I knew a man in Christ above fourteen years ago, (whether in the body, I cannot tell; or whether out of the body, I cannot tell: God knoweth;) such an one caught up to the third heaven. (2 Corinthians 12:2)
Question: What is Paul referring to as the “third heaven” in 2 Corinthians 12, and why couldn’t it be described, as he said that he “heard unspeakable words, not lawful for a man to utter”?
Answer: The first question that comes to mind when we ponder this passage is: Who is this man that the Apostle “knew” who had this experience? Most commentators and Bible students agree that it is Paul himself and that he is recounting a vision he had fourteen years previous to his writing of his second letter to the Corinthians. He had received this vision when he was alone, so no one could confirm whether it was strictly mental or whether he had been transported bodily to observe it. It must have indeed been a unique and “stranger than life” experience; so much so, that he had not disclosed it before.
And even now as Paul reflects upon this experience, he finds it difficult to describe, and he heard things that cannot be told, which man may not utter (vs. 4 RSV). As we read on, we find that it came from a sense of humility and perhaps a little embarrassment as he apologizes for speaking of it, On behalf of this man I will boast, but on my own behalf I will not boast, except of my weaknesses. Though if I wish to boast, I shall not be a fool, for I shall be speaking the truth. But I refrain from it, so that no one may think more of me than he sees in me or hears from me (vss. 5-6 RSV).
This vision was one of several that the Apostle experienced in addition to the notable one on the occasion of his conversion on the road to Damascus. We can pinpoint this one in time based upon the approximate year of Paul’s writing his second letter to the Corinthians. The generally accepted timing of the letter is AD 56-57, which would mean this “revelation” occurred in AD 42-43. We believe it is the same one that Paul mentioned during his defense to the crowd in Jerusalem after he was drawn out of the temple, beaten, arrested and bound with chains (Acts 21:27-40). The reference is found in Acts 22:17, And it came to pass, that, when I was come again to Jerusalem, even while I prayed in the temple, I was in a trance.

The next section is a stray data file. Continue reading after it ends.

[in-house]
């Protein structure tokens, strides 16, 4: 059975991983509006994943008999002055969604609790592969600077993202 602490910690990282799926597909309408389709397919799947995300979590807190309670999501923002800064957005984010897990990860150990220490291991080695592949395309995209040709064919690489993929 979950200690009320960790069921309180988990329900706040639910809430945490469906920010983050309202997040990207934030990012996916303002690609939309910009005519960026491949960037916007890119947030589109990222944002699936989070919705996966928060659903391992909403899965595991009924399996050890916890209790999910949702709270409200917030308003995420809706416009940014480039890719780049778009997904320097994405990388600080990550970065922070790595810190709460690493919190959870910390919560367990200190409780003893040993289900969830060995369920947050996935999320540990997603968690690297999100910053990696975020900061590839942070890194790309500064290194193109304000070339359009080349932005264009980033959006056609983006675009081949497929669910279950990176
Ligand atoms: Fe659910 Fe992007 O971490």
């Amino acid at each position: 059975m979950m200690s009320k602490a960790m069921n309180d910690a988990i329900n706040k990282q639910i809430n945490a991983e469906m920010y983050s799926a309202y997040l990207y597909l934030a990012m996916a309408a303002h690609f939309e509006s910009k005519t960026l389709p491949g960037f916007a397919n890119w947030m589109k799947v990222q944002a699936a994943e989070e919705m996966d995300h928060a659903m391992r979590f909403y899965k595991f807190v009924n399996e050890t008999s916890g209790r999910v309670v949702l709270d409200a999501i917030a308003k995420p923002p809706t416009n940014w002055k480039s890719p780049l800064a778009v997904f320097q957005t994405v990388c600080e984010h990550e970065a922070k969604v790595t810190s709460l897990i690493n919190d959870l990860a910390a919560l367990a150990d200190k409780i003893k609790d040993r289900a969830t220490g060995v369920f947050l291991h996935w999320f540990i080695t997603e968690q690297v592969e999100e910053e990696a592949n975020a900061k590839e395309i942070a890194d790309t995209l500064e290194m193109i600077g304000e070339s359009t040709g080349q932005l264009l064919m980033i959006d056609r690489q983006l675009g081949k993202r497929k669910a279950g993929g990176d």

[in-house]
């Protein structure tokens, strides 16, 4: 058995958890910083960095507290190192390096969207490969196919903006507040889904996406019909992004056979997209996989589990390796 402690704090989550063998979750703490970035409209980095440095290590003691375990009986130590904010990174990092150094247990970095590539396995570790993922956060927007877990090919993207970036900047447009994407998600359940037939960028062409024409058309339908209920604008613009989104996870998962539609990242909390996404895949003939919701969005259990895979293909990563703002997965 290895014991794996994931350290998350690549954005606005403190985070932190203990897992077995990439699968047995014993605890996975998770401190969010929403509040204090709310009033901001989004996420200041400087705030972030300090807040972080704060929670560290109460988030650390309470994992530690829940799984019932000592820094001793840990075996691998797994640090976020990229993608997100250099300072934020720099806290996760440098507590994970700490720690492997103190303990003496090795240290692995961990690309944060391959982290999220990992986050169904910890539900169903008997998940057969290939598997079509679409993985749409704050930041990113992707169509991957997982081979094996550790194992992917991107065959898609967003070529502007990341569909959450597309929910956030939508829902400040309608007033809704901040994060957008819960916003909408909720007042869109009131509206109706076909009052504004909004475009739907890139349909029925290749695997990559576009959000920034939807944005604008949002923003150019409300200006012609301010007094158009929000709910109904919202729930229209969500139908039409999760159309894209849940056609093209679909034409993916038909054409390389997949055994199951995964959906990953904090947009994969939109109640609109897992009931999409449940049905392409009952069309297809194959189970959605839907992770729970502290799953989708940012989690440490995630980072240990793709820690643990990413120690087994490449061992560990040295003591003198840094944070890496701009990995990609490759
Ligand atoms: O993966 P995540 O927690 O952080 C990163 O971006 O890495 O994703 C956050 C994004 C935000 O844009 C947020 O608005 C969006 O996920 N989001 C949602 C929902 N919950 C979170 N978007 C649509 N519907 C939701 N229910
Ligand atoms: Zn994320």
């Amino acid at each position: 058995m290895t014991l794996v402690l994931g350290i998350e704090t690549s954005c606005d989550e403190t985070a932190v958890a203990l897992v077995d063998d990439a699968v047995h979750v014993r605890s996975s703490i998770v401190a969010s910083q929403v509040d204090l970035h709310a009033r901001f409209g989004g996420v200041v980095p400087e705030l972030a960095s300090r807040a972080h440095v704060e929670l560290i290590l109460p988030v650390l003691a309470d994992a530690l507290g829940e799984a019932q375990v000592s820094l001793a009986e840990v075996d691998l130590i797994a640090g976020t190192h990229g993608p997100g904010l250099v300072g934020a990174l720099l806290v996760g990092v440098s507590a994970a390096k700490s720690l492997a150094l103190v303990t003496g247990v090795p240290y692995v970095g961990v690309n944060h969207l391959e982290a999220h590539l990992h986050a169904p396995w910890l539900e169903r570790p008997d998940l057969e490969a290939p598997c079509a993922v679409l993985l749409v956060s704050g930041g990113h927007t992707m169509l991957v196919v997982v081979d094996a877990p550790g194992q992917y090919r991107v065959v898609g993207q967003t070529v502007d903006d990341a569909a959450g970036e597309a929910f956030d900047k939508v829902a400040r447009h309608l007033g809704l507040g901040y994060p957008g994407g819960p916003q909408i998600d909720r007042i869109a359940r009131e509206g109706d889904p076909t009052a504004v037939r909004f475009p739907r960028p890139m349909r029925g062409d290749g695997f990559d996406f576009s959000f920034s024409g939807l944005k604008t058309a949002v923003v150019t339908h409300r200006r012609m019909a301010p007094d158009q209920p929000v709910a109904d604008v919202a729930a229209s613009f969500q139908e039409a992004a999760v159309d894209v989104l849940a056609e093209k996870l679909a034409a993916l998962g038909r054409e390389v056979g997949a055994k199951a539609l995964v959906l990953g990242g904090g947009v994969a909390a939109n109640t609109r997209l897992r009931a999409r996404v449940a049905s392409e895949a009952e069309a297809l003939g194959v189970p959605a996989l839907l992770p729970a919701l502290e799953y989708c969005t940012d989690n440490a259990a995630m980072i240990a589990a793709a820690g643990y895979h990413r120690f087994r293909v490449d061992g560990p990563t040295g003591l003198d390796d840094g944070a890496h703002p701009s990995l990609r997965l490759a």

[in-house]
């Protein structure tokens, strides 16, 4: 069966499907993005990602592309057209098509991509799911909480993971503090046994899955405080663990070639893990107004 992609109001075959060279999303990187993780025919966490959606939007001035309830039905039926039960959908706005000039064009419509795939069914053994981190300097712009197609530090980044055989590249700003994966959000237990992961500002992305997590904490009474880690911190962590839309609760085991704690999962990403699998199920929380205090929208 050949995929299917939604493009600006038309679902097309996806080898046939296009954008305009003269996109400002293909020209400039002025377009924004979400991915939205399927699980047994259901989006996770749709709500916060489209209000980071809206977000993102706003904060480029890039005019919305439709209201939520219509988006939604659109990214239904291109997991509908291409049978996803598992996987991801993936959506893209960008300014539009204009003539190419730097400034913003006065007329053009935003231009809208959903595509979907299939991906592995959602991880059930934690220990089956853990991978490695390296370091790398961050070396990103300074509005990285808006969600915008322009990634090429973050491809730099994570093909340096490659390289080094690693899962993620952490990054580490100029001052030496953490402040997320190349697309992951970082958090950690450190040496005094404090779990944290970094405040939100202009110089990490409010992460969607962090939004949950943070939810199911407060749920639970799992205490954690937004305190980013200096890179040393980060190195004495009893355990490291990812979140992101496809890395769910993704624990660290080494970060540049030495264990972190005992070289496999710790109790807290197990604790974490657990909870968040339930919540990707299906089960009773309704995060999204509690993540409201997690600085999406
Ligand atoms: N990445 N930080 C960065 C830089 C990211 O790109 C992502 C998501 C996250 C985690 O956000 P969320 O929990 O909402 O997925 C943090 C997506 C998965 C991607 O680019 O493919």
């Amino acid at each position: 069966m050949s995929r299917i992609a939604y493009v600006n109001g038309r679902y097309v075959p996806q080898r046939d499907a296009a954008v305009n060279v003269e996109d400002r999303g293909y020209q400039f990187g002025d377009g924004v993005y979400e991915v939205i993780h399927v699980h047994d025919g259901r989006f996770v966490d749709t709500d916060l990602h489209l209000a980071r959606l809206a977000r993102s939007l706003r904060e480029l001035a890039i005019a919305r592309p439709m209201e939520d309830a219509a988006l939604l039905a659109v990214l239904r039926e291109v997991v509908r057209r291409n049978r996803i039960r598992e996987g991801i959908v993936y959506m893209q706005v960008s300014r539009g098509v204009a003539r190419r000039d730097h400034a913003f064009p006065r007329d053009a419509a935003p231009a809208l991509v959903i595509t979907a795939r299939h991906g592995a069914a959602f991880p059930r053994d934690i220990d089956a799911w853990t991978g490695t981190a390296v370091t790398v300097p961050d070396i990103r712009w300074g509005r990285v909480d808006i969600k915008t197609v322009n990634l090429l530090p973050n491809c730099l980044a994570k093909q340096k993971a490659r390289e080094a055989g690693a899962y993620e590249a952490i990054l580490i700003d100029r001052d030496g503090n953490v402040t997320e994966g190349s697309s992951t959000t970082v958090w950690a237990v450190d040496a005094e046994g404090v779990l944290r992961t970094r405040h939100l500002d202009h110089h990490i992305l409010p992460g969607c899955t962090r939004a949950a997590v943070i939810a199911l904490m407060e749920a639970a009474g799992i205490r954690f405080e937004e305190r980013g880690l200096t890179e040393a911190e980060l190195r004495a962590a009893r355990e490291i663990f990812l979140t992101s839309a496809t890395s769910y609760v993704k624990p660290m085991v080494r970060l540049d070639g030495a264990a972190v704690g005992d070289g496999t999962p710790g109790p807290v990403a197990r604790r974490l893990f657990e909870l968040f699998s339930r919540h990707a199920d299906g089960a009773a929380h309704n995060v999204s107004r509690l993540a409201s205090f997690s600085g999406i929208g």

Within this context, let us now consider what Paul meant by “the third heaven.” There are at least two ways to look at it, with both leading to the same conclusion. Let us first consider it in terms of “space” or distance relationships and the possible “heavens”:
Earth’s Atmosphere – It is referred to as “the heaven” or “heavens” in Scripture; for example, at the time of creation in Genesis 1:20, …and fowl that may fly above the earth in the open firmament of heaven.
Outer Space – the visible “heavens” as described in Genesis 1:14-18, Let there be lights in the firmament of the heaven to divide the day from the night… In this “heaven,” we see the moon rising in the night sky and the stars shining well beyond the earth’s atmosphere.
Yahweh’s Dwelling Place – Here is the “third heaven,” wherein is God’s throne and holy temple as we are told by David in Psalm 11:4. Elsewhere in the Psalms, we have these beautiful descriptions: O Lord, our Lord, how excellent is thy name in all the earth! who hast set thy glory above the heavens (8:1); For he hath looked down from the height of his sanctuary; from heaven did the Lord behold the earth (102:19).